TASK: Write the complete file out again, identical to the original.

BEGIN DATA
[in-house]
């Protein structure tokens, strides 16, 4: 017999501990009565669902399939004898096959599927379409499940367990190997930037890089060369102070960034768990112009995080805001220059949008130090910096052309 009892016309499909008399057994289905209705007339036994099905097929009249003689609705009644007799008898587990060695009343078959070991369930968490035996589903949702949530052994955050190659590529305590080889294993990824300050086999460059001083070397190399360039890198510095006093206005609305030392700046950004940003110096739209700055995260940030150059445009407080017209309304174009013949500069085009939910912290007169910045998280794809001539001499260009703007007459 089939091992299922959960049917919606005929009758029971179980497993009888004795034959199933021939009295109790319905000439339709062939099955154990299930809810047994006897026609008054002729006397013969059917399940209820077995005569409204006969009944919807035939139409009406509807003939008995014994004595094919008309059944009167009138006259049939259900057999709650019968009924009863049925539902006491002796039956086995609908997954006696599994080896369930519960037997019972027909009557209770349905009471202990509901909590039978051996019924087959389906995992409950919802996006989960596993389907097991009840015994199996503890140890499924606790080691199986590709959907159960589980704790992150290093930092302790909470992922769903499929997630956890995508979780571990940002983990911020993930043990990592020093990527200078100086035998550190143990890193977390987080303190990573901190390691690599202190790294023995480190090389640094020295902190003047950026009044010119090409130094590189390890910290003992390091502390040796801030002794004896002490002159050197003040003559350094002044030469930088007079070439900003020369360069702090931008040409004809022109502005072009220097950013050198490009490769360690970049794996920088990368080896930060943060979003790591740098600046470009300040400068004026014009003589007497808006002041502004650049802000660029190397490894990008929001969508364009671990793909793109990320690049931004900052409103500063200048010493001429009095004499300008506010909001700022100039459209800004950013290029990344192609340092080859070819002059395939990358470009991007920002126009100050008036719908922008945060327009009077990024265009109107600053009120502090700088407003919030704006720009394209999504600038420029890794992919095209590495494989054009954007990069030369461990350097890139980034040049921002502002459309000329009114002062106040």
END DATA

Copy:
[in-house]
């Protein structure tokens, strides 16, 4: 017999501990009565669902399939004898096959599927379409499940367990190997930037890089060369102070960034768990112009995080805001220059949008130090910096052309 009892016309499909008399057994289905209705007339036994099905097929009249003689609705009644007799008898587990060695009343078959070991369930968490035996589903949702949530052994955050190659590529305590080889294993990824300050086999460059001083070397190399360039890198510095006093206005609305030392700046950004940003110096739209700055995260940030150059445009407080017209309304174009013949500069085009939910912290007169910045998280794809001539001499260009703007007459 089939091992299922959960049917919606005929009758029971179980497993009888004795034959199933021939009295109790319905000439339709062939099955154990299930809810047994006897026609008054002729006397013969059917399940209820077995005569409204006969009944919807035939139409009406509807003939008995014994004595094919008309059944009167009138006259049939259900057999709650019968009924009863049925539902006491002796039956086995609908997954006696599994080896369930519960037997019972027909009557209770349905009471202990509901909590039978051996019924087959389906995992409950919802996006989960596993389907097991009840015994199996503890140890499924606790080691199986590709959907159960589980704790992150290093930092302790909470992922769903499929997630956890995508979780571990940002983990911020993930043990990592020093990527200078100086035998550190143990890193977390987080303190990573901190390691690599202190790294023995480190090389640094020295902190003047950026009044010119090409130094590189390890910290003992390091502390040796801030002794004896002490002159050197003040003559350094002044030469930088007079070439900003020369360069702090931008040409004809022109502005072009220097950013050198490009490769360690970049794996920088990368080896930060943060979003790591740098600046470009300040400068004026014009003589007497808006002041502004650049802000660029190397490894990008929001969508364009671990793909793109990320690049931004900052409103500063200048010493001429009095004499300008506010909001700022100039459209800004950013290029990344192609340092080859070819002059395939990358470009991007920002126009100050008036719908922008945060327009009077990024265009109107600053009120502090700088407003919030704006720009394209999504600038420029890794992919095209590495494989054009954007990069030369461990350097890139980034040049921002502002459309000329009114002062106040």